FirstEval-Melissa Kovacs


Report from the CIRCLE meeting on Civic Skills and Federal Policies

As I mentioned earlier, yesterday I attended CIRCLE’s meeting on civic skills and federal policies.  It was an intense, full day of discussion with amazing participants on how to increase civic skills in Americans, and CIRCLE also released this fact sheet with new findings on the distribution of civic skills.  The ideas for new initiatives, policies, and collaborations were plentiful.  I will mention a few of them here, although CIRCLE staff will release a full report on the conference soon.

We gathered in agreement that civic skills are crucial resources for individuals to be successful participants in their democracy.  Civic skills are foundational for social and political trust and democratic norms and values.  We also agreed that civic skill distribution is “uneven, at best,” and also declining.  It was mentioned that the “distribution” problem is of greater concern than the “decline” problem. 

Michael X. Delli Carpini helpfully defined different types of engagement as:

–          Engagement in civil life, or with local organizations and communities, and as social capital-building

–          Engagement in civic life, or problem-solving for public local and national issues, i.e. a neighborhood crime watch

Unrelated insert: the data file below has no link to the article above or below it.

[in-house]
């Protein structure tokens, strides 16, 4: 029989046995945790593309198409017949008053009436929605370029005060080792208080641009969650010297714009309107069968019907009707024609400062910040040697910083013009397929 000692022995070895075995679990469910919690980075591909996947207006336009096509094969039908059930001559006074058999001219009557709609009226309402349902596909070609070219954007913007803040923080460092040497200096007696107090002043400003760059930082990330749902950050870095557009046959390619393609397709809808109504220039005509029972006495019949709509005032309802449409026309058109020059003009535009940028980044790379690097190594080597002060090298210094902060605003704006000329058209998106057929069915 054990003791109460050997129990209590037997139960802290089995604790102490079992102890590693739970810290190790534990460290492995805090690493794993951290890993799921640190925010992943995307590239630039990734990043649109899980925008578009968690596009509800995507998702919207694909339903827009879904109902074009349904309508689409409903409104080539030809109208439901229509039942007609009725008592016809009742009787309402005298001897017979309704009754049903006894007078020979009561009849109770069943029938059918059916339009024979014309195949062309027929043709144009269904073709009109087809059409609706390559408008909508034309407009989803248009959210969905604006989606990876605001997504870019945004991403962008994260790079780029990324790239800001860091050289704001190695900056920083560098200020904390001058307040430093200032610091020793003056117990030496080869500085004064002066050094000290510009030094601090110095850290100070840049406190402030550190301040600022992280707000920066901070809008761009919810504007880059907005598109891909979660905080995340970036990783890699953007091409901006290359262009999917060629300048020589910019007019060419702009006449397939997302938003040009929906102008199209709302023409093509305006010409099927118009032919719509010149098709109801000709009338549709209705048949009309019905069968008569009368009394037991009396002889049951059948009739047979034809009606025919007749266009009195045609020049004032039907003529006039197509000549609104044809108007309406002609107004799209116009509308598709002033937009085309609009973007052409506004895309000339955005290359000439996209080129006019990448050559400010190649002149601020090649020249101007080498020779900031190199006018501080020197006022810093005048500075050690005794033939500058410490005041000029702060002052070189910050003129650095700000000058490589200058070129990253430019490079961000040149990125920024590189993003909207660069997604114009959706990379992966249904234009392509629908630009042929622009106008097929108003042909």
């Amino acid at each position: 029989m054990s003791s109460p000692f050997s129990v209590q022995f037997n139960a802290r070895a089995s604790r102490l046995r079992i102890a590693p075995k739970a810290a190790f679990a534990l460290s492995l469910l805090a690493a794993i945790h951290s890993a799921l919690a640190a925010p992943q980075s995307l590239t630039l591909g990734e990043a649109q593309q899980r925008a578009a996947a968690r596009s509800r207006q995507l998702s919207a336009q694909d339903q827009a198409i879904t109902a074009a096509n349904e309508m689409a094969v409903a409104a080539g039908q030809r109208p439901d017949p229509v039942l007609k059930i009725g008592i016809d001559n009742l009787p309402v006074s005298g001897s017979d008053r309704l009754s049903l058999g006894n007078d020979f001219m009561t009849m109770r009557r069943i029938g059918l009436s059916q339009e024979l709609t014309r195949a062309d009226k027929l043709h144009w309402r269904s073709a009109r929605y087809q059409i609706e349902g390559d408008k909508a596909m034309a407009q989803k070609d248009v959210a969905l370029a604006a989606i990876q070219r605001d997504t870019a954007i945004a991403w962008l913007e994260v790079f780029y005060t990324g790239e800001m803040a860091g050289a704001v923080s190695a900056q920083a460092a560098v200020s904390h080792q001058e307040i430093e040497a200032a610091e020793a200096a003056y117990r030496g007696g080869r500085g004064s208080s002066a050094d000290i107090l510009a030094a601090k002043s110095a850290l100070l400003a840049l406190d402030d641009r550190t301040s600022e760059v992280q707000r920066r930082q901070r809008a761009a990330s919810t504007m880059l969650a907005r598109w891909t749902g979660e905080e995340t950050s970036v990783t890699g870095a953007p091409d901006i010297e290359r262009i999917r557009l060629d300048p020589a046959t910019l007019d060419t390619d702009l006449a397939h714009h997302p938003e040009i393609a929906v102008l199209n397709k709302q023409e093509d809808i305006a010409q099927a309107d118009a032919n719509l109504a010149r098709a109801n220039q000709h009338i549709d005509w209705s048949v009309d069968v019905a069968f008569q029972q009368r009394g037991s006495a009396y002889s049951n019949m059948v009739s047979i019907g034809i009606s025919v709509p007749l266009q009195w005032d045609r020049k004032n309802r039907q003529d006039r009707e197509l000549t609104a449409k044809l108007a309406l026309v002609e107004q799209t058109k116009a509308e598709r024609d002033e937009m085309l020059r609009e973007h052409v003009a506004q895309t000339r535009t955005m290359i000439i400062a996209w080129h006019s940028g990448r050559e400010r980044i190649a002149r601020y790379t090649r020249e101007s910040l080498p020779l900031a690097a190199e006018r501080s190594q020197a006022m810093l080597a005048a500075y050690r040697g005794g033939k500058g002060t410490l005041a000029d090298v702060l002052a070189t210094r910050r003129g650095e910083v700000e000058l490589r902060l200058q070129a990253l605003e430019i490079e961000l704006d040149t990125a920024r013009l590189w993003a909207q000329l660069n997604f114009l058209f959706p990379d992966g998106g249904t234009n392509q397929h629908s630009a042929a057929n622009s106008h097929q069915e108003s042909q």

–          Engagement in political life, i.e. petitioning and selecting representatives or leaders

The ideal citizen is fluent in all three worlds. 

We asked ourselves numerous questions throughout the day, such as:  What policies do we need to enhance civic skills in school-age youth?  Can policies to empower educators help?  What can we do to bridge the gap in the quality of civic learning?

An overall theme of the day was to think of civic skill-building through the lens of a greater civic environment, not just civics as a course, and embedding civic learning in all types of courses, not just “civics.” 

We also asked:  Who can help build civic skills in a community?  Corporations, through social responsibility movements; nonprofits, through building volunteer skills; schools; federal agencies outside the Dept of Education; and city governments or mayors could all play a role.

We talked about “3 C’s” of K-12 education as preparation for college, career, and citizenship.  Often this last “C” – citizenship education – is deemed secondary to literacy, science, and math education. 

We also discussed inter-agency collaborations among federal government agencies to incorporate standards and values that build civic capacities in civil servants to nurture civic engagement;  and identifying and investing in community-based organizations that develop civic skills in non-college youth populations.

It was a day rich with ideas and hope.

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